In addition to the formative peer-review process and opportunities for knowledge exchange that are afforded by academic journals, another key publishing incentive is the preservation of one’s work. Findings presented in journals are traditionally indexed and archived in libraries, kept safe and accessible for future researchers to build upon in their contribution to knowledge. For Screenworks and other practice-research publications focusing on screen media, the process of archiving work is much more complex.
The challenges of longevity for digital moving imagery have been widely discussed but I would suggest that emerging forms of academic publishing which revolve around content in this format are another important area of consideration. The necessity of a preservation strategy for Screenworks became apparent to me when looking through our journal’s current online archive. As Screenworks was initially distributed on DVD with the Journal of Media Practice, much of the earlier content that was migrated online can now only be shown in standard definition, often featuring heavy image and audio compression that obscure nuances of the original work.
Currently Screenworks reviews and displays content through Vimeo but in the long-term future this could lead to similar quality issues as online streaming employs lossy processes like intra-frame compression and a restricted colour pallet to achieve greater data efficiency. During online streaming, much of the image is essentially guessed by an algorithm which interpolates detail through neighbouring pixels or frames. Once moving imagery has been compressed into a display codec like Vimeo’s favoured MPEG-4, the original quality will never be regained even if the work is migrated back to a higher quality format.
Moreover, some of the earlier published Screenworks content was completely inaccessible during the creation of the current website, leaving gaps in the journal’s history. This problem could be compounded as specific hardware and software combinations that enable playback of moving imagery today are replaced or misplaced, like the outmoded DVDs of our past editions. In an industry driven by commerce, all consumer formats have an uncertain future due to volatile digital storage solutions and the rapid change of predominant technologies. MPEG-4 currently provides a useful display method but it is dependent on the correct computer operating system or software and already outdated by the more sophisticated MPEG-5 codec. Writing uncompressed data to LTO tape or printing imagery out to celluloid film are the best current archival strategies to truly ensure that moving imagery is preserved.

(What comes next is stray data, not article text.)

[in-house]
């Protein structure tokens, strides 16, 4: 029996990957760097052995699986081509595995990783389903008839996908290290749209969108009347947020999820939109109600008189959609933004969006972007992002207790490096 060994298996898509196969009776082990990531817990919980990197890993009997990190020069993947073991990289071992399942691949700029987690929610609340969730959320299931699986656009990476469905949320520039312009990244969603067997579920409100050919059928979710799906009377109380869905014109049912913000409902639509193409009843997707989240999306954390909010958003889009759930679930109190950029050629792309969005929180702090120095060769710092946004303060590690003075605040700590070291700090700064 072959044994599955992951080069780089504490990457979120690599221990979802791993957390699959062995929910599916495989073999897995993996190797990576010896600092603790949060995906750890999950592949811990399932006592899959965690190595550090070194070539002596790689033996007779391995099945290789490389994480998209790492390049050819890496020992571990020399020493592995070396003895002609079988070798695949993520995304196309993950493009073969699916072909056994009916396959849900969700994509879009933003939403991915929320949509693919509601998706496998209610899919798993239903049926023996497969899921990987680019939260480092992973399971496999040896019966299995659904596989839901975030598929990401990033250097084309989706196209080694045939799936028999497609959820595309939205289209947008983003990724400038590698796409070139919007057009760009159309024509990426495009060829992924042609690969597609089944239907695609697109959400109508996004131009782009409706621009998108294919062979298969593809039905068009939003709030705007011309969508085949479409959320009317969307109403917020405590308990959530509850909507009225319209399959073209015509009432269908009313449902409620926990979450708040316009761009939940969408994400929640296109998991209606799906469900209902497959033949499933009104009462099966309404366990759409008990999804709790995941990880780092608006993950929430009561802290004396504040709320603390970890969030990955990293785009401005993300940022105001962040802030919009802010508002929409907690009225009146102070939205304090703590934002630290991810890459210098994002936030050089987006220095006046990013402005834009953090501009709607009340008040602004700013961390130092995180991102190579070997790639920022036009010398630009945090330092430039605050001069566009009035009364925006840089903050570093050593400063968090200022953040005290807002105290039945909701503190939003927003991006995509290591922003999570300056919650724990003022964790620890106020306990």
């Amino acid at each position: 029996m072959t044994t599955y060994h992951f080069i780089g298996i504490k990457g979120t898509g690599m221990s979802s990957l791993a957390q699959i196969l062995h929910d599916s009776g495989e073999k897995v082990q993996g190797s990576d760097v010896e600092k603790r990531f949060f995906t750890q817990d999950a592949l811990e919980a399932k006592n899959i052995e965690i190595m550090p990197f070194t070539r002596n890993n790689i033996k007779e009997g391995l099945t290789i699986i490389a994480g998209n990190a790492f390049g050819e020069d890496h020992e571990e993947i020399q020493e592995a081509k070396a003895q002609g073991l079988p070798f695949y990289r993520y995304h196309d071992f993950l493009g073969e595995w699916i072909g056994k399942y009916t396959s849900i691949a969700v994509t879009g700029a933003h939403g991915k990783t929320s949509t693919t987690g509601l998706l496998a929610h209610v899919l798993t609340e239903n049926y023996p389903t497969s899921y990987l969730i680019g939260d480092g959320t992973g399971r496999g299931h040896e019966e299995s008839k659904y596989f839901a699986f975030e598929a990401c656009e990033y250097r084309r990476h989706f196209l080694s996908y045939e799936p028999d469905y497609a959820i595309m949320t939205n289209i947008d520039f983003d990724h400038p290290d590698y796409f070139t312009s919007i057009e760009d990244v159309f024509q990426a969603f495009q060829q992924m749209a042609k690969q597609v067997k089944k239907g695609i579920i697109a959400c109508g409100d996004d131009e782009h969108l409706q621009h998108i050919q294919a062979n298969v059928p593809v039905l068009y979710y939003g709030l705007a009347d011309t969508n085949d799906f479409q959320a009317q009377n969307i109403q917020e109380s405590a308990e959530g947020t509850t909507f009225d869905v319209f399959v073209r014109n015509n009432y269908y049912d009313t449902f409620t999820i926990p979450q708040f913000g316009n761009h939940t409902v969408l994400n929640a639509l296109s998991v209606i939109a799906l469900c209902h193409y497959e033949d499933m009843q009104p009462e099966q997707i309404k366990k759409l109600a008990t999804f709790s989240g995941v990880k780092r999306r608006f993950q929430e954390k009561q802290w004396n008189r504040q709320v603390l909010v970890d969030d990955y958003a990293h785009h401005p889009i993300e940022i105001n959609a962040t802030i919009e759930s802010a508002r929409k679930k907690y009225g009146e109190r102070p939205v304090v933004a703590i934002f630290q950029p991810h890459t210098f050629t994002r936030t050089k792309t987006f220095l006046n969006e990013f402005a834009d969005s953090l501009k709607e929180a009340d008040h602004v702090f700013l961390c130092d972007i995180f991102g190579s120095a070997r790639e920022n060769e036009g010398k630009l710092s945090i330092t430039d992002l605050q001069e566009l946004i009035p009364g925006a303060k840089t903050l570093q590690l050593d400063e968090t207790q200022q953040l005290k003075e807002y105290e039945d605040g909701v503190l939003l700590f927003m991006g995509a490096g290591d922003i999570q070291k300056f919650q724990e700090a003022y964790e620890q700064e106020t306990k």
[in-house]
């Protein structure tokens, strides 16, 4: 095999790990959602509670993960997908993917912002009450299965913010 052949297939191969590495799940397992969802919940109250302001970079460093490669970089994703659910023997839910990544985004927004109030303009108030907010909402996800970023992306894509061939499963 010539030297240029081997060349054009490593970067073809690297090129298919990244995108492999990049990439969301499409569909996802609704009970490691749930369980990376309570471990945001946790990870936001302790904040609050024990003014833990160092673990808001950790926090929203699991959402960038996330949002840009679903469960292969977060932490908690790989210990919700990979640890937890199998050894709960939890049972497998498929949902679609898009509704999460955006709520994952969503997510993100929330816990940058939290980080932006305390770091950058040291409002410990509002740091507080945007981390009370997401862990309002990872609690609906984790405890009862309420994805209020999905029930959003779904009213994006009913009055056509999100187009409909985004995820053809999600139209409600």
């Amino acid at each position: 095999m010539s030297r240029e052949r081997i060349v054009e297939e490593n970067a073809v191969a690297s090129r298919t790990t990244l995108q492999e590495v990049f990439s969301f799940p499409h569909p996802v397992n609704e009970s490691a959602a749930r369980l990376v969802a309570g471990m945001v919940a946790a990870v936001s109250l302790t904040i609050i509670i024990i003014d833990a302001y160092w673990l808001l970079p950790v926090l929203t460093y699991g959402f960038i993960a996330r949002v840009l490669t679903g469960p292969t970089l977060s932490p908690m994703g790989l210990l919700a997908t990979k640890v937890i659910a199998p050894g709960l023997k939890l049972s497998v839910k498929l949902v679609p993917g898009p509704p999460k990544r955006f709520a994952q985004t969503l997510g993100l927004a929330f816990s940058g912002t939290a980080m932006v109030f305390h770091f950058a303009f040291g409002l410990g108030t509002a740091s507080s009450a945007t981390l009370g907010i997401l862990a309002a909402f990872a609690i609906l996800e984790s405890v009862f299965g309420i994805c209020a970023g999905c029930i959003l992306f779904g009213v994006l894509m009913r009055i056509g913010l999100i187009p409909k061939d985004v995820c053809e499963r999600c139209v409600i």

The solution to this archival challenge is twofold then and will initially require new procedures through which we can obtain ‘master’ copies of practical work at the best possible quality from the journal’s contributors. Moreover, we will need to find a solution for the safe and searchable storage of these high-quality moving image files alongside text-based statements in order to successfully preserve the content for future researchers.
If we do not correctly master, store and care for our practice-research artefacts any claims to knowledge or understanding are potentially redundant as, in the case of Screenworks, the intrinsic moving image content may become inaccessible. This risk applies to many digital humanities disciplines but it is particularly heightened for research featuring moving imagery due to the inbuilt obsolescence of capture and display equipment as well as the widespread use of online streaming efficiency codecs.
(Associate Editor of Screenworks)
20 Feb 2018